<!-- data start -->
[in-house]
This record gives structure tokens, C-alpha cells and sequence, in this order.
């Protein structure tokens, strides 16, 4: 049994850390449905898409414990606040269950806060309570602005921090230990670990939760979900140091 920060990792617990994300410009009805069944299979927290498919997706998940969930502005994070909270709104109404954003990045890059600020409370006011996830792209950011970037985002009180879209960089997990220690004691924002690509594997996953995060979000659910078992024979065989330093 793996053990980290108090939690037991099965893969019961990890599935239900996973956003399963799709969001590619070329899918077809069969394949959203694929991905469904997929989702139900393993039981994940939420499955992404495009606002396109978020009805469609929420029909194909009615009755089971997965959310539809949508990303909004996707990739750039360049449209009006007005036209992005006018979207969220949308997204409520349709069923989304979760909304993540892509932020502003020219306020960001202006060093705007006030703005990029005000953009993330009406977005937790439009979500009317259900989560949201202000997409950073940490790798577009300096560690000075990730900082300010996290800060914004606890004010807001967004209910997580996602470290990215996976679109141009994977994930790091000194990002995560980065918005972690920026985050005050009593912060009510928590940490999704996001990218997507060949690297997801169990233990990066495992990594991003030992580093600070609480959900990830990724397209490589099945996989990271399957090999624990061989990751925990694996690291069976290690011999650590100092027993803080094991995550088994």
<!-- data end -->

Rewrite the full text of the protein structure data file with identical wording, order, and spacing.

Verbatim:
[in-house]
This record gives structure tokens, C-alpha cells and sequence, in this order.
């Protein structure tokens, strides 16, 4: 049994850390449905898409414990606040269950806060309570602005921090230990670990939760979900140091 920060990792617990994300410009009805069944299979927290498919997706998940969930502005994070909270709104109404954003990045890059600020409370006011996830792209950011970037985002009180879209960089997990220690004691924002690509594997996953995060979000659910078992024979065989330093 793996053990980290108090939690037991099965893969019961990890599935239900996973956003399963799709969001590619070329899918077809069969394949959203694929991905469904997929989702139900393993039981994940939420499955992404495009606002396109978020009805469609929420029909194909009615009755089971997965959310539809949508990303909004996707990739750039360049449209009006007005036209992005006018979207969220949308997204409520349709069923989304979760909304993540892509932020502003020219306020960001202006060093705007006030703005990029005000953009993330009406977005937790439009979500009317259900989560949201202000997409950073940490790798577009300096560690000075990730900082300010996290800060914004606890004010807001967004209910997580996602470290990215996976679109141009994977994930790091000194990002995560980065918005972690920026985050005050009593912060009510928590940490999704996001990218997507060949690297997801169990233990990066495992990594991003030992580093600070609480959900990830990724397209490589099945996989990271399957090999624990061989990751925990694996690291069976290690011999650590100092027993803080094991995550088994």